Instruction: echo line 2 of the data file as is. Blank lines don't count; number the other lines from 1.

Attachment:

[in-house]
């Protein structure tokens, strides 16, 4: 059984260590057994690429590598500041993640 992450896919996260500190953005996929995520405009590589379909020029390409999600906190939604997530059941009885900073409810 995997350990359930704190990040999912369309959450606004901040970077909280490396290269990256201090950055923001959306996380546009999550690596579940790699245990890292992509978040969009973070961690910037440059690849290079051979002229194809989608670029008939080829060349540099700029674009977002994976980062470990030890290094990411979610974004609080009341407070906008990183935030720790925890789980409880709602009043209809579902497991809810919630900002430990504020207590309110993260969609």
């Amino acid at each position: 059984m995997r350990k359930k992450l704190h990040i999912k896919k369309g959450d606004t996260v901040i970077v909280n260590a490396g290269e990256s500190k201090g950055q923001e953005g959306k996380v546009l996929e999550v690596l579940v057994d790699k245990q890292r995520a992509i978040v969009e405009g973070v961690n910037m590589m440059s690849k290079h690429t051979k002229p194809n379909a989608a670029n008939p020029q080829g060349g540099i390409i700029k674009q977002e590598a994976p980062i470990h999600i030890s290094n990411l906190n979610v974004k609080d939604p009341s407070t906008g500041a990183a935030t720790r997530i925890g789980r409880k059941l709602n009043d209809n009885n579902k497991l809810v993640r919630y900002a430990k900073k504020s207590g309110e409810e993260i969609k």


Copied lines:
């Protein structure tokens, strides 16, 4: 059984260590057994690429590598500041993640 992450896919996260500190953005996929995520405009590589379909020029390409999600906190939604997530059941009885900073409810 995997350990359930704190990040999912369309959450606004901040970077909280490396290269990256201090950055923001959306996380546009999550690596579940790699245990890292992509978040969009973070961690910037440059690849290079051979002229194809989608670029008939080829060349540099700029674009977002994976980062470990030890290094990411979610974004609080009341407070906008990183935030720790925890789980409880709602009043209809579902497991809810919630900002430990504020207590309110993260969609």